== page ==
Renewing and Forgetting: Art by Karen Kunc and Turner McGehee
Monday, March 16 to April 10, 2015
Reception: Friday, April 10 from 5 - 7 p.m.
Monday, March 16, 2015 brings the opening of the exhibition Renewing and Forgetting: Art by Karen Kunc and Turner McGehee
at the Kimmel Harding Nelson Center for the Arts.
Renewing and Forgetting
speaks to perpetual transformation and cycles of loss and discovery. The works on paper by Karen Kunc and Turner McGehee, two Nebraska-based artists, are informed by both natural worlds and imaginary ones. Visions of water, washing away, or being pulled out to sea compliment the emergence of collective archaeological remnants lying beneath the waves.
Karen Kunc’s prints and artist’s books stem from her contemplation of the forces of the natural world. Her works suggest ephemeral encounters and the immeasurability of time and distance. Her unique style of printing puts these notions into iconic images of creation and preservation to human myth and metaphor. Kunc is a Cather Professor of Art at the University of Nebraska, Lincoln. Her awards include Fulbright Scholar Awards to Finland and Bangladesh, two NEA awards, the 2007 SGCI Printmaker Emeritus Award, and many more. Kunc exhibits, teaches, and sells work around the world. Her work is in numerous collections including MOMA, Library of Congress, Smithsonian American Art Museum. She has lectured at over 200 institutions. In 2014, she opened Constellations Studios in Lincoln as a creative work-site for workshops, residencies and exhibitions.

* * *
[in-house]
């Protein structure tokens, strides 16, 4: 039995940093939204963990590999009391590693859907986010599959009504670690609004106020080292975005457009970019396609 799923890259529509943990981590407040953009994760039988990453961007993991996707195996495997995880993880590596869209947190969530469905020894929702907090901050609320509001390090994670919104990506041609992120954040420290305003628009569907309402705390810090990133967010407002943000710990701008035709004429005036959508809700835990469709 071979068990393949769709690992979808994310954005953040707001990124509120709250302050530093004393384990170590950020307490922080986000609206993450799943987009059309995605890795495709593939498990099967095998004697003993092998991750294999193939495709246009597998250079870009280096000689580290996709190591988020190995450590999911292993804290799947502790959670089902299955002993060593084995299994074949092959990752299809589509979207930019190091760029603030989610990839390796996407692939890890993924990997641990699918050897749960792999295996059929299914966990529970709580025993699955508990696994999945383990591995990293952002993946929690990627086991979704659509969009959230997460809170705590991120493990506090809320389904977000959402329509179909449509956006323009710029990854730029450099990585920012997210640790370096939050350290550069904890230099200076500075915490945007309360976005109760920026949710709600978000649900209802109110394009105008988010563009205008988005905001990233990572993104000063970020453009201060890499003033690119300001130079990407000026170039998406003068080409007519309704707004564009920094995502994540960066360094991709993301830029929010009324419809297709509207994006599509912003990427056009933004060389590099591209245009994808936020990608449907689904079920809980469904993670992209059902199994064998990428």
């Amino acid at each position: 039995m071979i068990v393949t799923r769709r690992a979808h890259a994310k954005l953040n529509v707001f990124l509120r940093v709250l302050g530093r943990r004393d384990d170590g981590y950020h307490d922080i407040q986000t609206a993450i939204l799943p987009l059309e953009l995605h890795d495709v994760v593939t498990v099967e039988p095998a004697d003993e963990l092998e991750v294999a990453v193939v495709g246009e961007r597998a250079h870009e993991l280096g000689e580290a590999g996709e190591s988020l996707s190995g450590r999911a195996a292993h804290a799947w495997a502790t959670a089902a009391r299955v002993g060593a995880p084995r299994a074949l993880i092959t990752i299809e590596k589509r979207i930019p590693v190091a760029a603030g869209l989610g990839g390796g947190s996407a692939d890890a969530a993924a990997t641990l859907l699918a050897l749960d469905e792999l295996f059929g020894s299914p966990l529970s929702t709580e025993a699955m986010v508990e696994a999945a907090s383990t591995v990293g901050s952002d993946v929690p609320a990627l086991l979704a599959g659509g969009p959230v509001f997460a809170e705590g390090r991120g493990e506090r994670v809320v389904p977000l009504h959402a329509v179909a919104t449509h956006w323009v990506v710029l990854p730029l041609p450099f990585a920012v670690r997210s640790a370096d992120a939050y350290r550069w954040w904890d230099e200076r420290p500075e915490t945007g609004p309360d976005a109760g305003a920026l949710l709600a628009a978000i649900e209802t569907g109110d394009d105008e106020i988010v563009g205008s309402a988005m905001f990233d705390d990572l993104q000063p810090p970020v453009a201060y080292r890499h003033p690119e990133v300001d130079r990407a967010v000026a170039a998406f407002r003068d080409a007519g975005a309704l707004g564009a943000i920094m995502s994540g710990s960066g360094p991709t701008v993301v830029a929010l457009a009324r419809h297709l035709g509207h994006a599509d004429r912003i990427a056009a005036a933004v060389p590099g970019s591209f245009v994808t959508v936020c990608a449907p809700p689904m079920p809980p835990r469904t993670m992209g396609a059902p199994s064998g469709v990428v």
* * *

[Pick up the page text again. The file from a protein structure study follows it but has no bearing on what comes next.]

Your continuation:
Turner McGehee’s prints, drawings and paintings often refer to artifacts—lost, forgotten, excavated, found, and saved. His imagery signifies fossils, ancient ritual devices, geological specimens and the spiritual dimensions of earthly remains. McGehee is a Professor of Art and Art History at Hastings College in Hastings, Nebraska. He has chaired the Art Department since 2000. Past exhibitions include the Joslyn Museum, Sioux City Art Center, the Contemporary Art Center of Virginia and the Hyde Park Art Center in Chicago. Solo exhibitions include the Haydon Gallery in Lincoln, Nebraska, the Museum of Nebraska Art, and Louisiana State University. Overseas exhibits include ones in Taipei, Amsterdam, and Buchenbach. Recent independent lectures by McGehee have discussed the art of the ancient Maya, the relationship between jazz and visual imagery, the psychology of creativity, and the evolution of Christian iconography.
The Kimmel Harding Nelson Center for the Arts is located at 801 3rd Corso in Nebraska City and is open Monday through Friday from 10 a.m. to 5 p.m. Both the exhibit and the reception are free, handicapped accessible, and open to the public. For more information, call 402-874-9600.
For information on past exhibitions, contact us: email@example.com.